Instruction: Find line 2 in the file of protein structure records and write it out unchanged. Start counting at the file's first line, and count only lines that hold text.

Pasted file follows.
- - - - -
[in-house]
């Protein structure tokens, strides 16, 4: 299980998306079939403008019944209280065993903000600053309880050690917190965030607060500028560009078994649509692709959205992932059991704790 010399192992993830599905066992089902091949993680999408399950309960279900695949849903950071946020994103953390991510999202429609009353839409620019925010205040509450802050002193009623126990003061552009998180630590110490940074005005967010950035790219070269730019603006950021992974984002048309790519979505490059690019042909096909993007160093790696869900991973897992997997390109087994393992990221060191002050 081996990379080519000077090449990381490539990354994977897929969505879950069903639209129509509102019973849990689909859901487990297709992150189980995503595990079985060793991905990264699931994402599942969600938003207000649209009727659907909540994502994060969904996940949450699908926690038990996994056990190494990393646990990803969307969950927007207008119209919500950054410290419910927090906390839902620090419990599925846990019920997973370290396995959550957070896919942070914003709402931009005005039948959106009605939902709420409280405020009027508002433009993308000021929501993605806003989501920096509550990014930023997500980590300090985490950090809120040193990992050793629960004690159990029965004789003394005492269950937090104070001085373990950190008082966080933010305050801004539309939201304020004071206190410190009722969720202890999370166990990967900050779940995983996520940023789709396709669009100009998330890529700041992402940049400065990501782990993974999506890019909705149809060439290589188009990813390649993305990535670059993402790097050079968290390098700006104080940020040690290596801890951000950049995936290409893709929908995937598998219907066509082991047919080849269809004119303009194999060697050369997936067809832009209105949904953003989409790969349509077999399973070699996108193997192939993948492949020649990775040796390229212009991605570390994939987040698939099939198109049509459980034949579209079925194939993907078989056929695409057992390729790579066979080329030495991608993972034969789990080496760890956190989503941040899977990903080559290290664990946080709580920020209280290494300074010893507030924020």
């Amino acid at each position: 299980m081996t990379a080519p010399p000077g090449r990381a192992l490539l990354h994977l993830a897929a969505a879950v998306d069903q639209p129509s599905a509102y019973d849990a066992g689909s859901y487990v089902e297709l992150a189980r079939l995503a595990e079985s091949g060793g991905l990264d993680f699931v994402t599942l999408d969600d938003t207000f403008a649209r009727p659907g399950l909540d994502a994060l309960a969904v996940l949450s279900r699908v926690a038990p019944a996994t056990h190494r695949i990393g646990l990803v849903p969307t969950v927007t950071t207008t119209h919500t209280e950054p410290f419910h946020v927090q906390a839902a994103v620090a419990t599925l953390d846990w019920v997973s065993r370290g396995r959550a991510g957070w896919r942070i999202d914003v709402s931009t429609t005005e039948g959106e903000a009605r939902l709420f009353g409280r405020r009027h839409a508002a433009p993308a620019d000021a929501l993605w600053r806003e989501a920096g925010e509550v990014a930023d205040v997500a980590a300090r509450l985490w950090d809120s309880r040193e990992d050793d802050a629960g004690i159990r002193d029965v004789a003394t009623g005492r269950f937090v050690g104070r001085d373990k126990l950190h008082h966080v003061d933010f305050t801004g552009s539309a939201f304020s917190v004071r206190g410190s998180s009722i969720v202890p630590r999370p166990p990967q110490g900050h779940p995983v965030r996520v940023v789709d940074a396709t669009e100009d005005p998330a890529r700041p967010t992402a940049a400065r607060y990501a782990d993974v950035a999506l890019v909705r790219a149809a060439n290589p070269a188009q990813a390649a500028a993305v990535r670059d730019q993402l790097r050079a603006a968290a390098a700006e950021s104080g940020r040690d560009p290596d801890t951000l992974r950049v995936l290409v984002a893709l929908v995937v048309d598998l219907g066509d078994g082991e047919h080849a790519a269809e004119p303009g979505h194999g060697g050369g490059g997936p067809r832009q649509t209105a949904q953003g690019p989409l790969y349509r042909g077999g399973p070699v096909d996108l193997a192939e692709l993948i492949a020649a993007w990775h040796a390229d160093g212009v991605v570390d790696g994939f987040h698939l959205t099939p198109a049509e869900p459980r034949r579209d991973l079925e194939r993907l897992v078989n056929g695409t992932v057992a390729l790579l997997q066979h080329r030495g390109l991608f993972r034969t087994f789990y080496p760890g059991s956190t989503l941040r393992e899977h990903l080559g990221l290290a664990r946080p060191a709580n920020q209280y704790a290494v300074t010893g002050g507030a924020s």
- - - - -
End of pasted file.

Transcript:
């Protein structure tokens, strides 16, 4: 299980998306079939403008019944209280065993903000600053309880050690917190965030607060500028560009078994649509692709959205992932059991704790 010399192992993830599905066992089902091949993680999408399950309960279900695949849903950071946020994103953390991510999202429609009353839409620019925010205040509450802050002193009623126990003061552009998180630590110490940074005005967010950035790219070269730019603006950021992974984002048309790519979505490059690019042909096909993007160093790696869900991973897992997997390109087994393992990221060191002050 081996990379080519000077090449990381490539990354994977897929969505879950069903639209129509509102019973849990689909859901487990297709992150189980995503595990079985060793991905990264699931994402599942969600938003207000649209009727659907909540994502994060969904996940949450699908926690038990996994056990190494990393646990990803969307969950927007207008119209919500950054410290419910927090906390839902620090419990599925846990019920997973370290396995959550957070896919942070914003709402931009005005039948959106009605939902709420409280405020009027508002433009993308000021929501993605806003989501920096509550990014930023997500980590300090985490950090809120040193990992050793629960004690159990029965004789003394005492269950937090104070001085373990950190008082966080933010305050801004539309939201304020004071206190410190009722969720202890999370166990990967900050779940995983996520940023789709396709669009100009998330890529700041992402940049400065990501782990993974999506890019909705149809060439290589188009990813390649993305990535670059993402790097050079968290390098700006104080940020040690290596801890951000950049995936290409893709929908995937598998219907066509082991047919080849269809004119303009194999060697050369997936067809832009209105949904953003989409790969349509077999399973070699996108193997192939993948492949020649990775040796390229212009991605570390994939987040698939099939198109049509459980034949579209079925194939993907078989056929695409057992390729790579066979080329030495991608993972034969789990080496760890956190989503941040899977990903080559290290664990946080709580920020209280290494300074010893507030924020």